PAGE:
Regulated versus negotiated access pricing in vertically separated railway systems

David Besanko*, Shana Cui

*Corresponding author for this work

Research output: Contribution to journalArticlepeer-review

1 Scopus citations

Abstract

This paper studies access pricing under three regimes: regulated access (VSR), negotiated access with discriminatory pricing (VSD) and negotiated access with non-discriminatory pricing (VSN). We compare each regime along three metrics: network quality, consumer surplus, and social welfare. To do so, we use a three-stage game, in which the regulator can commit to the access tariff under VSR and the network firm and the transport operators need to bargain over the access tariff under VSD and VSN. Each approach is second best, resulting in equilibrium qualities and quantities that are less than first-best levels, and the comparison between regulated and negoitated access is ambiguous. However, under a wide range of circumstances VSD and VSN result in greater investment to upgrade network quality than VSR. Computational analysis reveals that if the bargaining power of the network firm under negotiated access is sufficiently strong, VSD tends to result in higher social welfare than VSR. However, VSR often results in higher consumer surplus.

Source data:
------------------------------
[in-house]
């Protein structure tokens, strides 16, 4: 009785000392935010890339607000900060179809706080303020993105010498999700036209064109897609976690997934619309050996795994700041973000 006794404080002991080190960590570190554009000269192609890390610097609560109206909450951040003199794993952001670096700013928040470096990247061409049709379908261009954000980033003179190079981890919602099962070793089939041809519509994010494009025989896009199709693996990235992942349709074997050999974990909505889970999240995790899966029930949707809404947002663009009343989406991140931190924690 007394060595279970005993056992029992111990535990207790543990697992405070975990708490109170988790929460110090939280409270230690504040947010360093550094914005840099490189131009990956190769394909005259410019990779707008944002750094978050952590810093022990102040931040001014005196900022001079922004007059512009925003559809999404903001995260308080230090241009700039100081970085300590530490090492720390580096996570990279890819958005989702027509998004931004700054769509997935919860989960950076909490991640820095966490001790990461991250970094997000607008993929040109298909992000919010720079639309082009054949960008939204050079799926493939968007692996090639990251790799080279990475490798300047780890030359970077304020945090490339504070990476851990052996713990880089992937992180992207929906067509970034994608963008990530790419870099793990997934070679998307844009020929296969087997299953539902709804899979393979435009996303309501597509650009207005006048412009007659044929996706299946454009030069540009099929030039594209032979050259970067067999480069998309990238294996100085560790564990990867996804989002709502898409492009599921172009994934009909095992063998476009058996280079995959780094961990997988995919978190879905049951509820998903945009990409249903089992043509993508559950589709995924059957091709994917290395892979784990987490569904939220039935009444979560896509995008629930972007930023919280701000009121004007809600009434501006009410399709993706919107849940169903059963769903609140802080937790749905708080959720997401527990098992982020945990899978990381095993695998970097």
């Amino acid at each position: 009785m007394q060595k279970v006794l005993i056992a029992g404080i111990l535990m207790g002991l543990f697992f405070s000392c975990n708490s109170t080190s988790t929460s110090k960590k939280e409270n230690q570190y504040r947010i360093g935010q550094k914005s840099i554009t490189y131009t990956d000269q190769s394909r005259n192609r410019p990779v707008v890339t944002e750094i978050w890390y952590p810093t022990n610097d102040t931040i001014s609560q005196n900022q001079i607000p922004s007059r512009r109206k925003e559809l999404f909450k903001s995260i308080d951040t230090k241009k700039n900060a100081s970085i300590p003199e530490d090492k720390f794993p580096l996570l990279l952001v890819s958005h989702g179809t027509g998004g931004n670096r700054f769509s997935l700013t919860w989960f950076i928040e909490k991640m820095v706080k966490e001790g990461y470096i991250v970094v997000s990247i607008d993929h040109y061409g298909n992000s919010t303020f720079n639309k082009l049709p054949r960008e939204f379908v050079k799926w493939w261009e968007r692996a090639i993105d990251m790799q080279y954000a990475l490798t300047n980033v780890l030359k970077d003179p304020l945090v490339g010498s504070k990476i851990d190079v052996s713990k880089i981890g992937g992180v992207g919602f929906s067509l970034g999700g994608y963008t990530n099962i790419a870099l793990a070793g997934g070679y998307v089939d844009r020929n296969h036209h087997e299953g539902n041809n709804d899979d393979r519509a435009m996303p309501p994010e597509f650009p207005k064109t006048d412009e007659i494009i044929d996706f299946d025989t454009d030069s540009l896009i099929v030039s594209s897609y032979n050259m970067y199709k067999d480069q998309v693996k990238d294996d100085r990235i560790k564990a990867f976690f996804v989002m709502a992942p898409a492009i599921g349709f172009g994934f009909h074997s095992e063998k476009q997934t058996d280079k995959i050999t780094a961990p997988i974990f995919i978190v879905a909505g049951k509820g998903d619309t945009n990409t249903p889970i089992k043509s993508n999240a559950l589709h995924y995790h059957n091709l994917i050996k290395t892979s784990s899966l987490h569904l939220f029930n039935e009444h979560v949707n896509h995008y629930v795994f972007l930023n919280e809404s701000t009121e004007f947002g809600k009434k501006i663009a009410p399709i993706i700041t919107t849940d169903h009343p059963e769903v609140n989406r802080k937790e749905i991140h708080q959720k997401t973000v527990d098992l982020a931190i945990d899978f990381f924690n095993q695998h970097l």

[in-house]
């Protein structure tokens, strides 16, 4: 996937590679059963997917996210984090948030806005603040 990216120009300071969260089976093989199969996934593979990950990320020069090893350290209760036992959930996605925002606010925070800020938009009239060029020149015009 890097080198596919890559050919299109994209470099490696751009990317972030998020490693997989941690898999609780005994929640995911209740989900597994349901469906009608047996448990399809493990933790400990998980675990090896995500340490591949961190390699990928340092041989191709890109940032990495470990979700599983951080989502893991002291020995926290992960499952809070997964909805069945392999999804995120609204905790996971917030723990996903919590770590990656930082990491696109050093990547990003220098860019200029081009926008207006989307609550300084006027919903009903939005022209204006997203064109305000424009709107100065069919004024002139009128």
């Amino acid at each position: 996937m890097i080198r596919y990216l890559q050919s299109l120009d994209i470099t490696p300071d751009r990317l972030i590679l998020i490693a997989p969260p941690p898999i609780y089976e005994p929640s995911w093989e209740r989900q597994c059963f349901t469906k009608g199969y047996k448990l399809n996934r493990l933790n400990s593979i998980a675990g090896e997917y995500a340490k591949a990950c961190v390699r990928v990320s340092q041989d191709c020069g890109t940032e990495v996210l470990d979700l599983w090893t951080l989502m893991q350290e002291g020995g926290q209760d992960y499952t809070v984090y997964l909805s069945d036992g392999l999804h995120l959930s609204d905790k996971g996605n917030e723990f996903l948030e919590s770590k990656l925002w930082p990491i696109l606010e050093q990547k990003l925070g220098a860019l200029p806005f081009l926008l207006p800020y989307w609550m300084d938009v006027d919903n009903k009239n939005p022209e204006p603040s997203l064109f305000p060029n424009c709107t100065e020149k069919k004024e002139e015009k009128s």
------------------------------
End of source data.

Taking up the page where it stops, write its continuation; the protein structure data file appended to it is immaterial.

Original languageEnglish (US)
JournalJournal of Regulatory Economics
Volume55
Issue number1
DOIs
StatePublished - Feb 15 2019

Keywords

  • Access pricing
  • Nash bargaining
  • Railway restructuring
  • Two-part tariffs
  • Vertical separation

ASJC Scopus subject areas

  • Economics and Econometrics

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